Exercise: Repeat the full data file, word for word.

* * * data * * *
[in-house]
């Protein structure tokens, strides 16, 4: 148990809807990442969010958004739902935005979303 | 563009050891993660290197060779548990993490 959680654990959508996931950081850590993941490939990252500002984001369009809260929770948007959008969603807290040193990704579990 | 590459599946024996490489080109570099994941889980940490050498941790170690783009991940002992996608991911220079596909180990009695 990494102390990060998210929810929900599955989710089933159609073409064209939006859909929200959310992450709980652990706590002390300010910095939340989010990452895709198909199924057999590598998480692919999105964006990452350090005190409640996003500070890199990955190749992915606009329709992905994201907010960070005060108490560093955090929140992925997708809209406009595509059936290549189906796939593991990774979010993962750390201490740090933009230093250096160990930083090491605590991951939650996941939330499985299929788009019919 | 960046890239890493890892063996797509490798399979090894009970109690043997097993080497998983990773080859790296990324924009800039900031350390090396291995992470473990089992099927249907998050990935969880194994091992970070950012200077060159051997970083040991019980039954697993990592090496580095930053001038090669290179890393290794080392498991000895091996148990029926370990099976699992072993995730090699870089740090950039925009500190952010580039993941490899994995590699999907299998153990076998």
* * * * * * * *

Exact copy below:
[in-house]
């Protein structure tokens, strides 16, 4: 148990809807990442969010958004739902935005979303 | 563009050891993660290197060779548990993490 959680654990959508996931950081850590993941490939990252500002984001369009809260929770948007959008969603807290040193990704579990 | 590459599946024996490489080109570099994941889980940490050498941790170690783009991940002992996608991911220079596909180990009695 990494102390990060998210929810929900599955989710089933159609073409064209939006859909929200959310992450709980652990706590002390300010910095939340989010990452895709198909199924057999590598998480692919999105964006990452350090005190409640996003500070890199990955190749992915606009329709992905994201907010960070005060108490560093955090929140992925997708809209406009595509059936290549189906796939593991990774979010993962750390201490740090933009230093250096160990930083090491605590991951939650996941939330499985299929788009019919 | 960046890239890493890892063996797509490798399979090894009970109690043997097993080497998983990773080859790296990324924009800039900031350390090396291995992470473990089992099927249907998050990935969880194994091992970070950012200077060159051997970083040991019980039954697993990592090496580095930053001038090669290179890393290794080392498991000895091996148990029926370990099976699992072993995730090699870089740090950039925009500190952010580039993941490899994995590699999907299998153990076998």